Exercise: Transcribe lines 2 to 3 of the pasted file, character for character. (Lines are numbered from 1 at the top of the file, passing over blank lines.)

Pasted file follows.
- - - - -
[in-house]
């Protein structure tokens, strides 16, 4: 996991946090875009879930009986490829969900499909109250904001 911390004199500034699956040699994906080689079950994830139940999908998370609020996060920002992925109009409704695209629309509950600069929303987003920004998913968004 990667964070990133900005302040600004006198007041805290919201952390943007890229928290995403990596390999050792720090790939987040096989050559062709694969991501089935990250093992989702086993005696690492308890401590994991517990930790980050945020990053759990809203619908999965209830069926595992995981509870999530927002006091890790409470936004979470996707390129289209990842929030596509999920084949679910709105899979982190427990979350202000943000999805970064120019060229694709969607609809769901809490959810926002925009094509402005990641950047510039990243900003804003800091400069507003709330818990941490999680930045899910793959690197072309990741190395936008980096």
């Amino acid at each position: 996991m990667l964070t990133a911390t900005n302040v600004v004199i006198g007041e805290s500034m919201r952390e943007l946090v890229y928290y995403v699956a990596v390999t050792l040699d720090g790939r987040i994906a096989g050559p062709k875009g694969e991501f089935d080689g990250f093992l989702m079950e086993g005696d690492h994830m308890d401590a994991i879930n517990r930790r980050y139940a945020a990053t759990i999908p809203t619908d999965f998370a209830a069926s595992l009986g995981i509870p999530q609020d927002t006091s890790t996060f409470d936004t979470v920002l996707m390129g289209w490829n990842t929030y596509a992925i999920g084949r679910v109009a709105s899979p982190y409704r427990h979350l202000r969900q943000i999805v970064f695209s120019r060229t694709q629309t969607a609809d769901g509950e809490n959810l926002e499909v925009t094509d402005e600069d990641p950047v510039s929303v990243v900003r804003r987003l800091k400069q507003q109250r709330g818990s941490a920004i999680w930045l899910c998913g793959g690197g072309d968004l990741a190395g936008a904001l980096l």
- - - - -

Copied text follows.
């Protein structure tokens, strides 16, 4: 996991946090875009879930009986490829969900499909109250904001 911390004199500034699956040699994906080689079950994830139940999908998370609020996060920002992925109009409704695209629309509950600069929303987003920004998913968004 990667964070990133900005302040600004006198007041805290919201952390943007890229928290995403990596390999050792720090790939987040096989050559062709694969991501089935990250093992989702086993005696690492308890401590994991517990930790980050945020990053759990809203619908999965209830069926595992995981509870999530927002006091890790409470936004979470996707390129289209990842929030596509999920084949679910709105899979982190427990979350202000943000999805970064120019060229694709969607609809769901809490959810926002925009094509402005990641950047510039990243900003804003800091400069507003709330818990941490999680930045899910793959690197072309990741190395936008980096």
């Amino acid at each position: 996991m990667l964070t990133a911390t900005n302040v600004v004199i006198g007041e805290s500034m919201r952390e943007l946090v890229y928290y995403v699956a990596v390999t050792l040699d720090g790939r987040i994906a096989g050559p062709k875009g694969e991501f089935d080689g990250f093992l989702m079950e086993g005696d690492h994830m308890d401590a994991i879930n517990r930790r980050y139940a945020a990053t759990i999908p809203t619908d999965f998370a209830a069926s595992l009986g995981i509870p999530q609020d927002t006091s890790t996060f409470d936004t979470v920002l996707m390129g289209w490829n990842t929030y596509a992925i999920g084949r679910v109009a709105s899979p982190y409704r427990h979350l202000r969900q943000i999805v970064f695209s120019r060229t694709q629309t969607a609809d769901g509950e809490n959810l926002e499909v925009t094509d402005e600069d990641p950047v510039s929303v990243v900003r804003r987003l800091k400069q507003q109250r709330g818990s941490a920004i999680w930045l899910c998913g793959g690197g072309d968004l990741a190395g936008a904001l980096l």